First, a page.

- Perform calf stretching exercises for 30-60 seconds on each leg at least two times per day. (Stand an arm’s length away from the wall, facing the wall. Lean into the wall, stepping forward with one leg, leaving the other leg planted back. The leg remaining back is the one being stretched. The leg being stretched should have the knee straight (locked) and the toes pointed straight at the wall. Stretch forward until tightness is felt in the calf. Hold this position without bouncing for a count of 30-60 seconds. Repeat the stretch for the opposite leg.)
- Healthy weight
- Modify your activities. (Decrease the time that you stand, walk, or engage in exercise that put a load your feet. Convert impact exercise to non-impact exercise – cycling, swimming, and pool running are acceptable alternatives.)
- Use a night splint each night while you sleep. This brace keeps your plantar fascia stretched while you sleep by holding your foot at 90 degrees to your leg. You can purchase a Johnson and Johnson night splint.
- Tape your feet. There are good instructional videos online (Goggle plantar fasciitis taping technique). Kinesio Tex Gold tape can be purchased.
- Use ice on the painful area for 15-20 minutes, at least 2-3 times per day -especially in the evening. (Option A – Fill a styrofoam or paper cup with water and freeze it. Peel back the leading edge of the cup before application. Massage the affected area for 15-20 minutes. Option B – Fill a small 2-3 inch diameter plastic bottle with water and freeze it. Roll your heel/arch back and forth over the bottle for 15- 20 minutes. Option C – Rest the affected area on an ice pack for 15-20 minutes. CAUTION: AVOID USING ICE WITH CIRCULATION OR SENSATION PROBLEMS.)
- Use an oral anti-inflammatory medication. (We recommend over-the-counter ibuprofen. Take three 200mg tablets, three times per day with food – breakfast, lunch, and dinner. To obtain the proper anti-inflammatory effect, you must maintain this dosing pattern for at least 10 days. Discontinue the medication if any side effects are noted, including, but not limited to: stomach upset, rash, swelling, or change in stool color. IF YOU TAKE ANY OF THE FOLLOWING MEDICATIONS, DO NOT TAKE IBUPROFEN: COUMADIN, PLAVIX, OR OTHER PRESCRIPTION OR OVER-THE-COUNTER ORAL ANTI-INFLAMMATORY MEDIACTIONS. IF YOU HAVE ANY OF THE FOLLOWING HEALTH CONDITIONS, DO NOT TAKE IBUPROFEN: KIDNEY DISEASE OR IMPAIRMENT, STOMACH OR DUODENAL ULCER, DIABETES MELLITUS, BLEEDING DISORDER.)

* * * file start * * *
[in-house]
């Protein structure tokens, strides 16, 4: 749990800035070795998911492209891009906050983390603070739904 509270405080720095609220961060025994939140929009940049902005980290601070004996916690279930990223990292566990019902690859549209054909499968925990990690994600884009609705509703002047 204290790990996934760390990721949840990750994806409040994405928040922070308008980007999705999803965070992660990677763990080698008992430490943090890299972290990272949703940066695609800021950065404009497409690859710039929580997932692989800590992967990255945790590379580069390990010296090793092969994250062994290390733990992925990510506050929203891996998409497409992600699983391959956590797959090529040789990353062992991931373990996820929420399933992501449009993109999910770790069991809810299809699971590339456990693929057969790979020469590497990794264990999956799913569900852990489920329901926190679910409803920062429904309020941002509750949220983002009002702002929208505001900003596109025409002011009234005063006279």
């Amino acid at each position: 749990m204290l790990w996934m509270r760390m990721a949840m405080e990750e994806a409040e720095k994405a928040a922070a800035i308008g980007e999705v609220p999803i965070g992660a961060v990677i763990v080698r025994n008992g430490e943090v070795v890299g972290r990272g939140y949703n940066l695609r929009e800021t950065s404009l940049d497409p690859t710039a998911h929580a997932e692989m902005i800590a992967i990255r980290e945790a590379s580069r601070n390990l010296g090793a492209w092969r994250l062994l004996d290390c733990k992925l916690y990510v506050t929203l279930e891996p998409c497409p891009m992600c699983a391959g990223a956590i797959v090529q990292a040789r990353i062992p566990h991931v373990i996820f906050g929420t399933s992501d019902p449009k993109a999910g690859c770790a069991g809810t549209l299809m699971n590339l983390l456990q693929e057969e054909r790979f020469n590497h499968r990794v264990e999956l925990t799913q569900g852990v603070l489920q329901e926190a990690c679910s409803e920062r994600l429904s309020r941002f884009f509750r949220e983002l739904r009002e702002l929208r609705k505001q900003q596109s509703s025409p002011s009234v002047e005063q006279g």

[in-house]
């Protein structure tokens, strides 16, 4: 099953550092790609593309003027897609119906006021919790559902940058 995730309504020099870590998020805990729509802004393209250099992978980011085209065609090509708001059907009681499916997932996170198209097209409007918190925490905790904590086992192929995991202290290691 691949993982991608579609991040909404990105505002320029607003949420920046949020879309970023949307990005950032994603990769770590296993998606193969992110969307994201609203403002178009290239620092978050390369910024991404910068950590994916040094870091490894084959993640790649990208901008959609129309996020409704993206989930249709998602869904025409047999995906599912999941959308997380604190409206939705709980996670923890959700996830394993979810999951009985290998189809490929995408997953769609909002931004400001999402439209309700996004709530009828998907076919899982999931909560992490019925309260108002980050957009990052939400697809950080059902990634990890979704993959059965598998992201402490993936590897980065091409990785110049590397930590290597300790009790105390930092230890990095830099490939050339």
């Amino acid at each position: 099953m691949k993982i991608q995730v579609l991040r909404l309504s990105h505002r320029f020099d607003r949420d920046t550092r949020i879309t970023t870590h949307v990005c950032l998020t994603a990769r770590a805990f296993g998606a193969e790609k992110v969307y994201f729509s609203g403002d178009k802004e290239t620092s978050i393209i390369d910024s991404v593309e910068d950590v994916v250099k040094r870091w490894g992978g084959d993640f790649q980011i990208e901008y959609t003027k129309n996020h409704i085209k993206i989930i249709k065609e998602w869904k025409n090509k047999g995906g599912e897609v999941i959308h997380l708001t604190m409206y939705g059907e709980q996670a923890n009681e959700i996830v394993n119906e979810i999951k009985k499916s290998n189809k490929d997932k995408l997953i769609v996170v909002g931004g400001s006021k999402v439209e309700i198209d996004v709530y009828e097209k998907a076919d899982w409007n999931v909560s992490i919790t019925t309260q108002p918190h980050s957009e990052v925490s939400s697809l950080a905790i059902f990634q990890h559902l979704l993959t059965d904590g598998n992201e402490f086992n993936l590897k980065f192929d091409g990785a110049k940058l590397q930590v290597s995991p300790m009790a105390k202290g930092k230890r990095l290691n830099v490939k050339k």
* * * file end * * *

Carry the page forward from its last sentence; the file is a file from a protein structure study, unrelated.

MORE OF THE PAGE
- See your doctor when you have failed to respond to the above regimen after three months of application.
What can my doctor add?
- Administer cortisone injections. (Injection of cortisone is a potent way to reduce inflammation and expedite the recovery process. Cortisone does not replace the need for supportive shoes, foot orthoses, calf stretching, and other physical measures. Cortisone is typically injected at 2 month intervals, until the condition resolves or 3 injection have been administered, whichever comes first. The risks of cortisone injections for plantar fasciitis are: increased pain for 24-72 hours following the injection (30%), plantar fascia rupture (<1%), infection (<0.1%), and heel fat pad atrophy (<0.1%). Systemic side effects of this type of injection are extremely rare.)
Prescribe physical therapy. (Ultrasound and interferential electric current therapy can be useful methods of reducing inflammation.)
- Refer you for custom-made foot orthotics. (Custom foot orthoses are not a covered benefit of the Kaiser Permanente Health Plan. However, custom foot orthoses are available at the Santa Rosa Kaiser Permanente facility on a fee for service basis through a non-Kaiser Permanente provider. The fee is currently $275/pair.)
- Put you in a cast. (A cast is applied from below the knee to the toes typically for 6 weeks. The patient is encouraged to use crutches and not put weight on the foot while the cast is on. Occasionally, an injection of cortisone will be administered immediately prior to applying the cast.)
- Perform surgery. (Surgery involves detaching the plantar fascia from the heel. The anesthesia is usually general or spinal. The surgery is done on an outpatient basis. A below-knee walking cast is used for 3 weeks, followed by a removable walking cast until shoes can be comfortably resumed. Recovery takes 4-12 months. The success rate is about 70%. About 25% are better, but still have some problems. About 5% are no better or worse. Risks include, but are not limited to: infection, nerve injury or entrapment, prolonged recovery, incomplete relief of pain, no relief of pain, worsened pain, recurrent pain, lowered arch, and joint impingement pain on the top of the foot. Patients who have this surgery are advised to use foot orthotics after the surgery on an ongoing basis.)